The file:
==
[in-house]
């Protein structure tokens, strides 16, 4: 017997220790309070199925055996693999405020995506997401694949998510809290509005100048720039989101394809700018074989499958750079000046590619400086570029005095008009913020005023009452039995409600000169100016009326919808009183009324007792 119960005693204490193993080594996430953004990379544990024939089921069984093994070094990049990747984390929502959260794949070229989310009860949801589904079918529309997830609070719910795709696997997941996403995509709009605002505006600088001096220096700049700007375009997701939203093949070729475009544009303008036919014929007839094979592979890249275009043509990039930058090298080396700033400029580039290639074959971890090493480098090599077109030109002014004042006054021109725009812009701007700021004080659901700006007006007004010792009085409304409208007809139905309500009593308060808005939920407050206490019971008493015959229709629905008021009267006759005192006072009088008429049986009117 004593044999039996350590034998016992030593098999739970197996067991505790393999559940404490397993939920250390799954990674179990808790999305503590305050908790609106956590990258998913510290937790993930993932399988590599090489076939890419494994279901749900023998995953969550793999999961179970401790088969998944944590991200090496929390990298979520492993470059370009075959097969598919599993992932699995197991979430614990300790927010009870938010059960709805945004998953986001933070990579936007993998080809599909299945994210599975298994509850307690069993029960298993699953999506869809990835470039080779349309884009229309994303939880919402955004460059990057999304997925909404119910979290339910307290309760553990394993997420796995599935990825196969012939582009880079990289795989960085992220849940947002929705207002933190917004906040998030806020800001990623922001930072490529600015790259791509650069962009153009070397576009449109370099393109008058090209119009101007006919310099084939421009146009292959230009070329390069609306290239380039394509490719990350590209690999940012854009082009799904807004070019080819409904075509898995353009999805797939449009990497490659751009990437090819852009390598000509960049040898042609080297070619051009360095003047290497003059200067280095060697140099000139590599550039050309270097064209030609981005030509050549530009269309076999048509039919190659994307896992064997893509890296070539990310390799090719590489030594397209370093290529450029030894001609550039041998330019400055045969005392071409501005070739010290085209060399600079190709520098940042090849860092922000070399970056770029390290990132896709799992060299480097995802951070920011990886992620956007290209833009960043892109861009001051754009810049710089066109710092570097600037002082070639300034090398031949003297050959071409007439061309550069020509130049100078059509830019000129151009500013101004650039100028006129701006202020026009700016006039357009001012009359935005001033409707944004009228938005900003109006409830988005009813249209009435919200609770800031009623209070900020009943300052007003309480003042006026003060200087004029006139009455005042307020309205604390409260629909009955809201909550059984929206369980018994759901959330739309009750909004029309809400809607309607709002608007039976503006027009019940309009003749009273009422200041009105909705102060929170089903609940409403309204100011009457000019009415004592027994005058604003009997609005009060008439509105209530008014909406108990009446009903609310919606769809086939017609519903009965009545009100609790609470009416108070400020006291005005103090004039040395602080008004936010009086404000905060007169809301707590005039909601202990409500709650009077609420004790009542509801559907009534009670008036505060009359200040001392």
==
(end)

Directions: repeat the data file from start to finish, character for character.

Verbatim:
[in-house]
């Protein structure tokens, strides 16, 4: 017997220790309070199925055996693999405020995506997401694949998510809290509005100048720039989101394809700018074989499958750079000046590619400086570029005095008009913020005023009452039995409600000169100016009326919808009183009324007792 119960005693204490193993080594996430953004990379544990024939089921069984093994070094990049990747984390929502959260794949070229989310009860949801589904079918529309997830609070719910795709696997997941996403995509709009605002505006600088001096220096700049700007375009997701939203093949070729475009544009303008036919014929007839094979592979890249275009043509990039930058090298080396700033400029580039290639074959971890090493480098090599077109030109002014004042006054021109725009812009701007700021004080659901700006007006007004010792009085409304409208007809139905309500009593308060808005939920407050206490019971008493015959229709629905008021009267006759005192006072009088008429049986009117 004593044999039996350590034998016992030593098999739970197996067991505790393999559940404490397993939920250390799954990674179990808790999305503590305050908790609106956590990258998913510290937790993930993932399988590599090489076939890419494994279901749900023998995953969550793999999961179970401790088969998944944590991200090496929390990298979520492993470059370009075959097969598919599993992932699995197991979430614990300790927010009870938010059960709805945004998953986001933070990579936007993998080809599909299945994210599975298994509850307690069993029960298993699953999506869809990835470039080779349309884009229309994303939880919402955004460059990057999304997925909404119910979290339910307290309760553990394993997420796995599935990825196969012939582009880079990289795989960085992220849940947002929705207002933190917004906040998030806020800001990623922001930072490529600015790259791509650069962009153009070397576009449109370099393109008058090209119009101007006919310099084939421009146009292959230009070329390069609306290239380039394509490719990350590209690999940012854009082009799904807004070019080819409904075509898995353009999805797939449009990497490659751009990437090819852009390598000509960049040898042609080297070619051009360095003047290497003059200067280095060697140099000139590599550039050309270097064209030609981005030509050549530009269309076999048509039919190659994307896992064997893509890296070539990310390799090719590489030594397209370093290529450029030894001609550039041998330019400055045969005392071409501005070739010290085209060399600079190709520098940042090849860092922000070399970056770029390290990132896709799992060299480097995802951070920011990886992620956007290209833009960043892109861009001051754009810049710089066109710092570097600037002082070639300034090398031949003297050959071409007439061309550069020509130049100078059509830019000129151009500013101004650039100028006129701006202020026009700016006039357009001012009359935005001033409707944004009228938005900003109006409830988005009813249209009435919200609770800031009623209070900020009943300052007003309480003042006026003060200087004029006139009455005042307020309205604390409260629909009955809201909550059984929206369980018994759901959330739309009750909004029309809400809607309607709002608007039976503006027009019940309009003749009273009422200041009105909705102060929170089903609940409403309204100011009457000019009415004592027994005058604003009997609005009060008439509105209530008014909406108990009446009903609310919606769809086939017609519903009965009545009100609790609470009416108070400020006291005005103090004039040395602080008004936010009086404000905060007169809301707590005039909601202990409500709650009077609420004790009542509801559907009534009670008036505060009359200040001392």